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Species: Pyramica eggersi   (Emery, 1890) 

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Note: Not a Valid Taxon Name

Current Valid Name:

Strumigenys eggersi

Taxonomic History (provided by Barry Bolton, 2019)

Strumigenys eggersi Emery, 1890c PDF: 69, pl. 7, fig. 9 (w.q.) ANTILLES. AntCat AntWiki HOL


  Geographic regions: Not found on any curated Geolocale/Taxon lists.

Distribution Notes:

Full Range: Throughout mainland tropical America from southern Brazil to southern Mexico, on many Caribbean islands, and in southern Florida.

Costa Rican Range: Atlantic and northern Pacific lowlands (possibly exotic, see below).


Original Description:

Strumigenys eggersi Emery 1890:69, pl. 7, fig. 9. Syntype worker, queen: Antilles Islands, St. Thomas Island (Eggers) [NMV, MZSP, USNM].

Later moved to Pyramica. See Bolton (2000) for complete synonymy.

Natural History:

Members of the genus are all predaceous, with a static pressure mode of attack (Bolton 1999).

Brown (1960) reported

Weber found specimens in a compost heap in the Botanical Garden at Roseau, Dominica, and in an island of vegetation growing in the Pitch Lake of Trinidad; also on Trinidad, he took a sample from low-growing epiphytes in second-growth forest. Kempf sifted specimens from humus in Sao Paulo. Indications are that this species can stand more dryness than many dacetines, and its presence in many culture areas suggests that it is spreading rapidly through nursery stock transport and other human commerce.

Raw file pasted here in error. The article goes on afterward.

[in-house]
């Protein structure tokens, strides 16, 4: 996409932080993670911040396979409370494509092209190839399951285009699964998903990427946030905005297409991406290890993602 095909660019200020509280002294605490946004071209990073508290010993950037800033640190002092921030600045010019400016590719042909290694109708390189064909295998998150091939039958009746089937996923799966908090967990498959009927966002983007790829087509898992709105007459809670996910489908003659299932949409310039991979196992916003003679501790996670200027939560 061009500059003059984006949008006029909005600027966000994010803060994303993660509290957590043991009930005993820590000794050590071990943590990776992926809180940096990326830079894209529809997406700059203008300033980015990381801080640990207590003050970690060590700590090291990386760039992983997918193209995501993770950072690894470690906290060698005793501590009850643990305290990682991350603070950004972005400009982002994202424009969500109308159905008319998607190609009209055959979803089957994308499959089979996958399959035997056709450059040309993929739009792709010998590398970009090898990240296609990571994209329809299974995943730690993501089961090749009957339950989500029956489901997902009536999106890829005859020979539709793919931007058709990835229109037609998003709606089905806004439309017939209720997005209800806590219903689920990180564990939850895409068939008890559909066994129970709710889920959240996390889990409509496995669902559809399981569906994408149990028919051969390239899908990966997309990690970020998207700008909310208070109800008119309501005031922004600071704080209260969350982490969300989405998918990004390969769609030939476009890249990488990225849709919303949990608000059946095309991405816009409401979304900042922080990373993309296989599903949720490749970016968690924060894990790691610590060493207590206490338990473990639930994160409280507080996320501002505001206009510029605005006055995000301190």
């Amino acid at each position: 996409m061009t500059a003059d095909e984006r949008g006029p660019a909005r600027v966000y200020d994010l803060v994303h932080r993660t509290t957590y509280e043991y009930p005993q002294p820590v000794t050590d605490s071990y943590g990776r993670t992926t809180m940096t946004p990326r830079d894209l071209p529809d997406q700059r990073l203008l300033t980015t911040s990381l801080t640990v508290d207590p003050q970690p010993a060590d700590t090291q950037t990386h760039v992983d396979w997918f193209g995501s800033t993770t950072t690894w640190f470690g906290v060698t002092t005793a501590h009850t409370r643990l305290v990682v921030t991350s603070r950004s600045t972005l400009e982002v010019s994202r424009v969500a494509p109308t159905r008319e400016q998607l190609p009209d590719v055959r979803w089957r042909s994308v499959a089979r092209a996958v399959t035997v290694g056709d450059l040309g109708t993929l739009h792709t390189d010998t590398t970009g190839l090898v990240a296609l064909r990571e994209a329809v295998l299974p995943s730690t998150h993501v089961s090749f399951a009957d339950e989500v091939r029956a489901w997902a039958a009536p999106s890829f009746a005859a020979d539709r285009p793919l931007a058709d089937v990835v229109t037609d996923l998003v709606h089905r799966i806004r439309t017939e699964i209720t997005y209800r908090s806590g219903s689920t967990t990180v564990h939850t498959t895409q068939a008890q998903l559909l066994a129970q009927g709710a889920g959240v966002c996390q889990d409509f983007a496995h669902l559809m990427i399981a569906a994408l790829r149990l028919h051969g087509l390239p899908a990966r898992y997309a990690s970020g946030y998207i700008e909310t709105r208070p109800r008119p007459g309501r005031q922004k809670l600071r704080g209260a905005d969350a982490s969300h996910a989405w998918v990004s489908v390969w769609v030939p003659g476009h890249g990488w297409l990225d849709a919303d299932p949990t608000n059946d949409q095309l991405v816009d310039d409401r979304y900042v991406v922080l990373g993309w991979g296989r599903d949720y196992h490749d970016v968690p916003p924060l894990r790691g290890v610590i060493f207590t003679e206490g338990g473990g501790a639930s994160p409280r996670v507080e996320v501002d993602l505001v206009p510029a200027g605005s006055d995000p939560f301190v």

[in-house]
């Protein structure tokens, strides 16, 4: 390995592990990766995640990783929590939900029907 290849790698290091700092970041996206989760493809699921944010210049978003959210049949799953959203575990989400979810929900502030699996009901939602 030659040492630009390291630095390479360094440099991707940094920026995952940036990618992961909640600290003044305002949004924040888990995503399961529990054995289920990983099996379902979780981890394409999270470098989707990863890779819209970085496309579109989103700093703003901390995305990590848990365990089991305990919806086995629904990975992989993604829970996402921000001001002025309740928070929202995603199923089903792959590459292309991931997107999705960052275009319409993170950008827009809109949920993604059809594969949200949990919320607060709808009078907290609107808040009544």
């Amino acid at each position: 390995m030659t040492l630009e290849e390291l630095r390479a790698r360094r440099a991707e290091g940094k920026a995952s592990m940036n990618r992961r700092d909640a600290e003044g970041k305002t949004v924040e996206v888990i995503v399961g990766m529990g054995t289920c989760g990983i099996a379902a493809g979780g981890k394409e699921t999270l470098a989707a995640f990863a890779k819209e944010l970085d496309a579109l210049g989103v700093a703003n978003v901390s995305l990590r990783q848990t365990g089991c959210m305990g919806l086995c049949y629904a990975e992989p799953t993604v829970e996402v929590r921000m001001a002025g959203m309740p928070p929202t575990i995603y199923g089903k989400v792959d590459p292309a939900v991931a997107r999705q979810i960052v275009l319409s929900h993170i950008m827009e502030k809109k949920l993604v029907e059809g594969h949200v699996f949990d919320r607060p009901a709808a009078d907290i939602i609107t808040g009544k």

He suggested that southern Brazil and Bolivia was its home range, and that elsewhere it had been introduced.

In Costa Rica this species appears rare, although my collecting has not emphasized dry and/or synanthropic habitats. I have encountered it in Winkler samples from Finca La Pacifica (riparian forest in seasonally dry region), and La Selva Biological Station (lowland rainforest).


Bolton, B. 1999. Ant genera of the tribe Dacetonini (Hymenoptera: Formicidae). Journal of Natural History 33:1639-1689.

Bolton, B. 2000. The ant tribe Dacetini, with a revision of the Strumigenys species of the Malagasy Region by Brian L. Fisher, and a revision of the Austral epopostrumiform genera by Steven O. Shattuck. Memoirs of the American Entomological Institute 65:1-1028.

Brown, W. L., Jr. 1960 (1959). The neotropical species of the ant genus Strumigenys Fr. Smith: Group of gundlachi (Roger). Psyche 66:37-52.

Emery, C. 1890. Studii sulle formiche della fauna neotropica. Bull. Soc. Entomol. Ital. 22:38-80.

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